I find it really difficult to switch off from work. The fact I work from home alot doesn’t help because it’s not easy to remove myself from my work environment, but the main reason is that I think – and worry – about work when I’m not working.
I know I’m not alone in having a bumpy start to the year. I’ve been poorly on several fronts in January, culminating in The Ubiquitous Cold, and am just starting to feel better again.
It’s late. You’re exhausted. You’ve had a long day, you had a broken night and it’s only Monday.
Lately, I’ve been dealing with a severe case of Perfectionism. As I’ve been launching a new coaching programme and webinar, ironically about reclaiming your confidence, Perfectionism has been “making” me spend inordinate amounts of time head down at my desk making sure I have “everything” in place and that “everything” is “right” before I even think about putting anything Out There.
I used to go to Ceroc classes – it’s a partner dance which fuses lots of different dance styles. There are venues all over the country where you can turn up of an evening and dance with whichever men have also turned up on the night.
The other day, I was playing in a group tennis coaching session. There were 6 of us and, at one point, we were playing 3 against 3, the winning side being the first to get to 21 points. My side started off winning several points in a row but then had a losing streak at which point the coach, Brian, piped up saying we’d “regressed”.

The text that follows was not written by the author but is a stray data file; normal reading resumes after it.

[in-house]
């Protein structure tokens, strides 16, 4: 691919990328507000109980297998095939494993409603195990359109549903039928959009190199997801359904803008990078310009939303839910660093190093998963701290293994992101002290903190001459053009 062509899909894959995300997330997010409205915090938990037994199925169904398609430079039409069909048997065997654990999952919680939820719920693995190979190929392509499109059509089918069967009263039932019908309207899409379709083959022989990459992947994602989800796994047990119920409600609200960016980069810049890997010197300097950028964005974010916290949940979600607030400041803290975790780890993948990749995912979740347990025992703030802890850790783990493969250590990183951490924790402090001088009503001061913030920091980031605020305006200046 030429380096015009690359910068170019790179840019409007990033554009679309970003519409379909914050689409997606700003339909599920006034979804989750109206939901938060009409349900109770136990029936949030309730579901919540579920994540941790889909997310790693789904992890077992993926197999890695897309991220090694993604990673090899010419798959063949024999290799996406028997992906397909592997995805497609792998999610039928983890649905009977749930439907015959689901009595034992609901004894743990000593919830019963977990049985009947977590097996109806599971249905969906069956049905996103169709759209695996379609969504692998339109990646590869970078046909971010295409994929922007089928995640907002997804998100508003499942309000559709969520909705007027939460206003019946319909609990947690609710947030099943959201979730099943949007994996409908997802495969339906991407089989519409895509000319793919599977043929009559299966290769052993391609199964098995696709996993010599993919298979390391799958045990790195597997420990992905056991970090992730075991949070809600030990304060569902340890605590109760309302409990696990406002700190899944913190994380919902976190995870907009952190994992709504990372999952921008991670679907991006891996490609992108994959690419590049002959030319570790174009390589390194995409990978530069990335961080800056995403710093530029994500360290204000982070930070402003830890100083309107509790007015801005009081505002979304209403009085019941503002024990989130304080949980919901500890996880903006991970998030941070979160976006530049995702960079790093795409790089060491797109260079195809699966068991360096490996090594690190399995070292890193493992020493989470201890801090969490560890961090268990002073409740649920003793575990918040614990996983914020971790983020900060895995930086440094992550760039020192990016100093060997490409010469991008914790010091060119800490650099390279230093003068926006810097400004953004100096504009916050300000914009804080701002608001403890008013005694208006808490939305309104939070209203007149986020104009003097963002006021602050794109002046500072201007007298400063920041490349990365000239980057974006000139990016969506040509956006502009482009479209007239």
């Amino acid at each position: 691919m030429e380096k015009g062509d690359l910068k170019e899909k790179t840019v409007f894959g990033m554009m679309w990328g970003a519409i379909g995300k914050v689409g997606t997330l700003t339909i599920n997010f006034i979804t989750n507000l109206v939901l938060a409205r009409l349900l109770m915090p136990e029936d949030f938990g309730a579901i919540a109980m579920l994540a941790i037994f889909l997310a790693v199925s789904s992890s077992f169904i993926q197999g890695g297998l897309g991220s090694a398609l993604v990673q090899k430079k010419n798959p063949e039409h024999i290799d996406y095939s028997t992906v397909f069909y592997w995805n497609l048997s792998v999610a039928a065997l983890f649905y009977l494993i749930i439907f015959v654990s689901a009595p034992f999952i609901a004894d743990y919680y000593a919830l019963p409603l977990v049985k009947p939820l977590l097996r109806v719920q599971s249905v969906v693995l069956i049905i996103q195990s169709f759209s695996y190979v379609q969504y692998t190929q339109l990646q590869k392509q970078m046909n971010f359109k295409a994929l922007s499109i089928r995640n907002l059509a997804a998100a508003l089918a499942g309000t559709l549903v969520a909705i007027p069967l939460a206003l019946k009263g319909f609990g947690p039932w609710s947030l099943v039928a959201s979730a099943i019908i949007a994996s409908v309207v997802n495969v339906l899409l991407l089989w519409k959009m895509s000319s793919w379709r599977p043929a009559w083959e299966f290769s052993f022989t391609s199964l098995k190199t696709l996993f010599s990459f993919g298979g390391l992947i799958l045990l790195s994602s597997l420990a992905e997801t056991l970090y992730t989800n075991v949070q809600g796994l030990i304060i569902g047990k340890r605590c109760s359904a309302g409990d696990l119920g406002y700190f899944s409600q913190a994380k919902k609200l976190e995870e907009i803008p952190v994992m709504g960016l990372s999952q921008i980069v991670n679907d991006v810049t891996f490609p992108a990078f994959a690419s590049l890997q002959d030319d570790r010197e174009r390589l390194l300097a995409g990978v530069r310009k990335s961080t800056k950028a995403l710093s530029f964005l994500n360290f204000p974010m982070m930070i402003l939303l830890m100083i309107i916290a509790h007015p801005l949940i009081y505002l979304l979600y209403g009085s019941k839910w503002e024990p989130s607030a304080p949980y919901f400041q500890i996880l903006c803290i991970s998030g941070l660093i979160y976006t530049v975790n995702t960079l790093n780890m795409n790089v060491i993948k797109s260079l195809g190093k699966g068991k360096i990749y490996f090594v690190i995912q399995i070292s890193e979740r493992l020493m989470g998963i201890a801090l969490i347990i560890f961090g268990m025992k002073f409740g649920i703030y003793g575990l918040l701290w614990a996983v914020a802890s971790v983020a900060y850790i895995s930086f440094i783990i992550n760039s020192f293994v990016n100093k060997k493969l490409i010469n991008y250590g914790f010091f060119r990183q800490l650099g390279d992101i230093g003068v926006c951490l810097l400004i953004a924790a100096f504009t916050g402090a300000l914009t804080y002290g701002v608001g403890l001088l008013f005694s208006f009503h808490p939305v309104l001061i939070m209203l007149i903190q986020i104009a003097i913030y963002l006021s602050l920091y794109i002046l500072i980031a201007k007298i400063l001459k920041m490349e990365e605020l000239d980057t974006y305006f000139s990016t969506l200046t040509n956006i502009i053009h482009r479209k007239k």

The second webinar of the 4-part series I ran back in the summer, Confidence for Women in Finance, was all about how to build a confident mindset. One participant asked the question, how do you tell the difference between whether you’re worrying, or thinking productively?
I’m not a baker but I do enjoy the annual entertainment that is The Great British Bake-Off . In case you’re not a follower, this year’s winner was not the bookie’s favourite, Steph, winner of Star Baker 4 times in the series, but David.
I was recently introduced to the current affairs magazine, Positive News, which reports on the good things that are happening in the world rather than the bad. For example, the latest issue features rewilding in Sussex, a Canadian doctor prescribing money to low-income patients and people who are creating solutions for challenges facing UK society, such as racial and religious intolerance and young people in need.
When I’m working 1-1 with professionals, particularly professional women, I often discover a Missing Conversation. For example, there was the finance manager who wanted to know her prospects for promotion yet was afraid to have the conversation with her manager because they might think she was being “pushy”.